Domain Name System or DNS for short is a directory that converts most website names into their full Internet Protocol (IP) address.
While most DNS issues in personal or home networks can be resolved with a quick rebooting of the router. It’s certainly more difficult when you don’t have access to the systems and access points in the office.
The most common cause of "DNS not responding" errors is issues with the DNS server settings or connectivity. DNS is responsible for translating simplified domain names such as (www.google.com) into IP addresses that computers use to communicate over the internet.
When a "DNS not responding" error occurs, it indicates that the device is unable to establish a connection with the DNS server. This can happen due to various reasons such as misconfigured DNS settings, DNS server downtime or unresponsiveness, network connectivity problems, or conflicts with firewall or antivirus settings. Additionally, local cache issues or incorrect DNS cache entries on the device can also contribute to this error.
DNS Server Not Responding
Start off by restarting your computer. If this is a recent issue in a previously working environment, verify that a reboot doesn’t resolve the issue. As simple as this sounds, this is our most common solution.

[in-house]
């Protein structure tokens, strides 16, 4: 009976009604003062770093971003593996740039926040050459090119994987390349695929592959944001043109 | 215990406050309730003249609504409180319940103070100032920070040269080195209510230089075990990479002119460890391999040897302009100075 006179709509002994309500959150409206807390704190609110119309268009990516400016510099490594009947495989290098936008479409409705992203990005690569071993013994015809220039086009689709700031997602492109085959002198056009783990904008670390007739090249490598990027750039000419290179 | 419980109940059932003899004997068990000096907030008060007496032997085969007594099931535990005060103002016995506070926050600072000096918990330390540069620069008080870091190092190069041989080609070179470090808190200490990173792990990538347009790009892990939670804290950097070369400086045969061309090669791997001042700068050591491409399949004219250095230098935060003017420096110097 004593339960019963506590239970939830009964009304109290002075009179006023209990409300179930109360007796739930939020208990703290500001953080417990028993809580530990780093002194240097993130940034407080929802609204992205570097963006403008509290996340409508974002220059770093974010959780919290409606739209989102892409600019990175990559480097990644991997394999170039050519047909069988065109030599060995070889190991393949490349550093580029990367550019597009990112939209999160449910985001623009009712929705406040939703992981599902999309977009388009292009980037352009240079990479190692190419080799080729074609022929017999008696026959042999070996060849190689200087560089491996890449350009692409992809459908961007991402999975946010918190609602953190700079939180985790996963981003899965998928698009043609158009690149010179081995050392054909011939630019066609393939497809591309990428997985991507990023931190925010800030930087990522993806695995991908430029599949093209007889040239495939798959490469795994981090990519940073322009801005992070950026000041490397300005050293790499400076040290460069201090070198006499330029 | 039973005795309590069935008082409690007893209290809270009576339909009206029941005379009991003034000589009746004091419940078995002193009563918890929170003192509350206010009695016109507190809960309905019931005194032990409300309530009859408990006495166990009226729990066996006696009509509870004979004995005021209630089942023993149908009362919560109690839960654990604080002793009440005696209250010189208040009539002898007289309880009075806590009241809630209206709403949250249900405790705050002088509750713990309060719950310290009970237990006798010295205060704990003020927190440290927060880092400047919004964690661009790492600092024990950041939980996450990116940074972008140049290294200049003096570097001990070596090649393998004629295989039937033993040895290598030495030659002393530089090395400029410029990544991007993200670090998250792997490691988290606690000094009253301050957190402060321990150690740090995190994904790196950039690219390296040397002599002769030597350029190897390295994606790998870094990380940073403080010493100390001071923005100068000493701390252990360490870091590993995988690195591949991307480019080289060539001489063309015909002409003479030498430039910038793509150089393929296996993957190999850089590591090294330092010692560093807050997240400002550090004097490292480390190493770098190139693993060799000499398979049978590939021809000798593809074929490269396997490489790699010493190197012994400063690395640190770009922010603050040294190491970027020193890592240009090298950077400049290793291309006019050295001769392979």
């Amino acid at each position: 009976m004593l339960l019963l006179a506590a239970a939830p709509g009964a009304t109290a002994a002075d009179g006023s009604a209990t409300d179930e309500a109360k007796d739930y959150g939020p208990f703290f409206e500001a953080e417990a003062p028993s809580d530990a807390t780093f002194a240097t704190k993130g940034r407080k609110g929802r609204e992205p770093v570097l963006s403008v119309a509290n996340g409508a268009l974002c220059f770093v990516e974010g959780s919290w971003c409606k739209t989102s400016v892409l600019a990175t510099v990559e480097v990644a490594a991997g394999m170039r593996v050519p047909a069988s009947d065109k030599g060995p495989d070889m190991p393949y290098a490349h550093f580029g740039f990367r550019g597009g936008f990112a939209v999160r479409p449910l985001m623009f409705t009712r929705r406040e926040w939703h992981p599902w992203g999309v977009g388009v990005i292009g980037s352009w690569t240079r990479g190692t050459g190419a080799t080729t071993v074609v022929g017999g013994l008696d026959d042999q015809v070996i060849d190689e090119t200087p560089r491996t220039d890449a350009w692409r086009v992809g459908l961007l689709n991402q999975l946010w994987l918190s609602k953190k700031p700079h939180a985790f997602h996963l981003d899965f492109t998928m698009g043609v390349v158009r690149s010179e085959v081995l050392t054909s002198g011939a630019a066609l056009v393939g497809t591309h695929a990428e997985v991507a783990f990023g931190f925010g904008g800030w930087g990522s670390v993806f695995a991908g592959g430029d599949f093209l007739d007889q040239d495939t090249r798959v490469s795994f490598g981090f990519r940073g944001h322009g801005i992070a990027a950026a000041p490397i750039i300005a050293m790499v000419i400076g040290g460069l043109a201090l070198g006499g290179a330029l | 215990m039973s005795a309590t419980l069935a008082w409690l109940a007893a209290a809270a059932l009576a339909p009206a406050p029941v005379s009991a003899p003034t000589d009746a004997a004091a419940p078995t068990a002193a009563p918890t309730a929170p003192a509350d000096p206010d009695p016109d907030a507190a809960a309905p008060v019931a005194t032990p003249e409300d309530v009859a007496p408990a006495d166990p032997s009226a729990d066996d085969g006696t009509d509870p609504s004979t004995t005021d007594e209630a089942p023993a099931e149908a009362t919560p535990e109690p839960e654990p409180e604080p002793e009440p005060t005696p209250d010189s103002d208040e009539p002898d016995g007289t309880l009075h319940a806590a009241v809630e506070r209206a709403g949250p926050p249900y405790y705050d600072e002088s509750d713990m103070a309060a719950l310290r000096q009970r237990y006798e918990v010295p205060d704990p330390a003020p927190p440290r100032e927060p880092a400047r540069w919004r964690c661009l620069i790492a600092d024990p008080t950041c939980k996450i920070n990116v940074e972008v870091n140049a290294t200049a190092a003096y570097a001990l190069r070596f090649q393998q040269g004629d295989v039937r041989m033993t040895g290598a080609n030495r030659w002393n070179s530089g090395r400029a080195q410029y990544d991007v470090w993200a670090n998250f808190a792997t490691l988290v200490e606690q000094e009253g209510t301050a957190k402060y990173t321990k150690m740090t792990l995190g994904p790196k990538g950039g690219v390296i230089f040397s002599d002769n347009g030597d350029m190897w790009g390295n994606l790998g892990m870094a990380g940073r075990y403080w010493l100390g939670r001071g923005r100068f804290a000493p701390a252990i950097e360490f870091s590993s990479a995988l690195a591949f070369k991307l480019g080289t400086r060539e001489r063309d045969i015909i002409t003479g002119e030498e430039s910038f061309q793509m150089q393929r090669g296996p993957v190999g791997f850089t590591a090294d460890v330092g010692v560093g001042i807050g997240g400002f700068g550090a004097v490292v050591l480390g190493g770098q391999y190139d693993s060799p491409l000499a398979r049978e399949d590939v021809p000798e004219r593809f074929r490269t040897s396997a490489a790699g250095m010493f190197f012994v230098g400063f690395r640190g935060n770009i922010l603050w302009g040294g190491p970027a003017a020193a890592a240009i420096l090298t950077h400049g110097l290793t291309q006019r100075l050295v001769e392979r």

Initial steps to check
- Test the same website via another browser
- Test the same website with another device (If possible)
- Use the wireless troubleshooting option via the WiFi menu
- Clear your browser cache, cookies, and private data
Flush the DNS Cache - Windows
(Note: Administrator Approval or Elevation may be required)
- Open Command Prompt via the start menu. Below are two ways to do this.
- Launch the start menu and type “cmd” into the search bar
- Press The Windows Key + R simultaneously to open the run menu. In the run bar, type “cmd” and hit the ok button
- Once in command prompt, enter the following command:
Flush the DNS Cache - MacOS
(Note: Administrator Approval or Elevation may be required to open Terminal)
Open “Terminal” Via the spotlight or Applications menu
- Spotlight can be accessed via pressing Command (⌘) + Space Bar
- You can find the applications menu via the Finder. You will find the terminal app located in the “Utilities” folder
In the new terminal window, enter or paste the following command:
sudo dscacheutil -flushcache; sudo killall -HUP mDNSResponder
- This command is intended for OSX El Capitan (10.11.6) users and newer
- You may be asked to provide your password in order to execute this command
- If no errors or messages appear after entering your command, your DNS has been flushed correctly!